http://www.wetcanvas.com/Community/images/18-Nov-2003/13766-102103_Charlene_Viola_Pastel_detail_400.jpg

So that's the sum total of my white experiments this year. Obviously, I need to do a whole lot more of them before the snow hits, and that's going to be SOON! That's the number one reason why I took on Bigflea's challenge. I'd already collected several white objects to practice with, including the nice plaster planter that I photographed. The fact that the practice I want to do with white could also have such a great impact on painting *colored* objects outdoors hadn't even occurred to me until this thread started.

So, you can see why I'd be so excited about this! :D Even having that plaster planter set up in my studio to look at has been a help. I've been looking at it now and then, examining the character of the light, with the studio lights on, with the studio lights off, in the morning, in the afternoon.......A challenge for sure.

Jamie

LarrySeiler
11-18-2003, 11:39 AM
Originally posted by bigflea

Right Larry? In your assessment, the work of Hensche, although beautiful as a painted image, is not true to nature. Or, it is not what you see in nature. The conclusion that you draw from this is that since you don't see the coloring the way Hensche does, going by a reasonable facsimili of his work on our variable monitors, that the entire approach is weird . I would prefer the word "kookie" over weird.

actually...I think you misunderstand me. Not true to nature for me because of the way that "I see it" ...which I recognize is relative, because I am not transcendent and my standards are not objective. I believe and acknowledge that others will see nature differently which if true to themselves cannot but help then represent it thus. His approach is admittedly something I am not comfortable with. I can't see myself applying color to what I am not seeing...and in being faithful to my own eyesights and judgment can't do it just to ascribe to his methods.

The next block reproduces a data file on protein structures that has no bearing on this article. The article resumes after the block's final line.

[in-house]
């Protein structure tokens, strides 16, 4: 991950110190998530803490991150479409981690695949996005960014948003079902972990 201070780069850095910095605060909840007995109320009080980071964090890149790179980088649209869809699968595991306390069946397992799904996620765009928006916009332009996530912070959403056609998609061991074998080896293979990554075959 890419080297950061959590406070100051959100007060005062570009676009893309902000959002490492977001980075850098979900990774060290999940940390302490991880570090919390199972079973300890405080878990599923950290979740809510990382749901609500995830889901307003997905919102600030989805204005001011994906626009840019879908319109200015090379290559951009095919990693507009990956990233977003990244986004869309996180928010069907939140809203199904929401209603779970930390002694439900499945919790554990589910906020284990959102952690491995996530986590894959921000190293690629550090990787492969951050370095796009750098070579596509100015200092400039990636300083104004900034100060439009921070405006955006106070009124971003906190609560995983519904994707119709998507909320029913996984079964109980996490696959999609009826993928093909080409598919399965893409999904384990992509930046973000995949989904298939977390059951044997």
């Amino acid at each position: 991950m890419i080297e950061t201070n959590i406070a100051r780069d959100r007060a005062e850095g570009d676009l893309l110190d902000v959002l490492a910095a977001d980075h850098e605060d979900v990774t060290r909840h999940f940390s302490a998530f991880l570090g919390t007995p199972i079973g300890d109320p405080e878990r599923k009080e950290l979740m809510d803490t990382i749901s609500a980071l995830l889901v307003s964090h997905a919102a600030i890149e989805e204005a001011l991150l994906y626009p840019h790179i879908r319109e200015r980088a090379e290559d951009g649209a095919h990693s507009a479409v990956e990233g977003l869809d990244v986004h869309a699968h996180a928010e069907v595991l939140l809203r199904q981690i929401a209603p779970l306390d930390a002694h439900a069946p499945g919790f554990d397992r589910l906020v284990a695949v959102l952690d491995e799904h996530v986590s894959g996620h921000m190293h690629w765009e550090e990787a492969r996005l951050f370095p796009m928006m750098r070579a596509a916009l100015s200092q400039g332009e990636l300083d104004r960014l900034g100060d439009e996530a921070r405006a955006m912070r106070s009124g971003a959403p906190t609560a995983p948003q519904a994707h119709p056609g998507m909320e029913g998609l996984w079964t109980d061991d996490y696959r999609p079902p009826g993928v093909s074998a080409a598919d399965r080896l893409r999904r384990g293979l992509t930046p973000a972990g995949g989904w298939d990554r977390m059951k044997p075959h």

That does not mean I do not respect others that happen to see nature in ways that connect with Hensche. Weird to me, well...perhaps if I were to subcumb simply to subcumb...but not weird to me that others connect with his painting and teachings.

I agree with many things he and Hawthorne have taught as concerns learning from nature. I just don't see nature thru his eyes and don't believe it faults me for that, nor does my seeing things differently fault him.

I don't draw a conclusion that "since" ..."therefore"...to involve anyone but myself.

I don't want everyone painting like me for then there would be no room for me or my work. Not everyone sees like me, and thank goodness for that too.

We tend to draw toward those who's works show a similar vein of thought and response to nature as our own...and pay special attention to those works that appear as a mastery for the directions we are going. Such directions detail a path for ourselves, but not to lord over others or judge others inferior.

As I said...I now have a better understanding of myself...that in the light of what a colorist means when referred to Hensche's thinking, that I must describe myself differently. Again...I appreciate your time, and the value you present to many that will help them better understand. Having better understood I am now free to move on, thanks to you...and better apply myself in more appropriate directions.

thanks...

Larry

LarrySeiler
11-18-2003, 11:53 AM
Originally posted by bigflea
I especially enjoyed the way you introduced the New Age conception as an equation for Hensche's approach. Even Hensche is probably having a good belly busting laugh at that, since it would be yet another twist on the simple approach of his ideas. He was such a serious guy, I sometimes just wanted to go pin him down and tickle him.
bigflea

actually...I was hoping that the suggestion Hensche was doing something mystical and teaching students doing the same wasn't drawn from this metaphor or comparison. I don't suggest something of that nature is happening. My point or perhaps even pondering was if people are not driven possibly to see what is not there by being convinced by a strong persuasion?

On the other hand, I know that a musician is better equipped to hear the going ons of a complicated piece than the nonmusician. Especially enjoyable might be the nuances of a jazz piece...and a guitar playing blues/jazz is more likely to hear the subtle things and appreciate a master. A musician might give a much higher appraisal of a piece performed having heard cleverness and genuis than perhaps the nonmusician whom by an inferior understanding simply missed it.

Thus it is entirely possible that colors exist in a mass that my eyes have not yet learned to see. Being human...I can't help but wonder if Hensche's students actually see such colors existing? If that is the case...either my seeing then logically is inferior to that level, or such colors are not really there but people are seeing them for other reasons. If they are not there, but are painted for other reasons....those reasons are no doubt aesthetic and result in pleasing works of art just the same.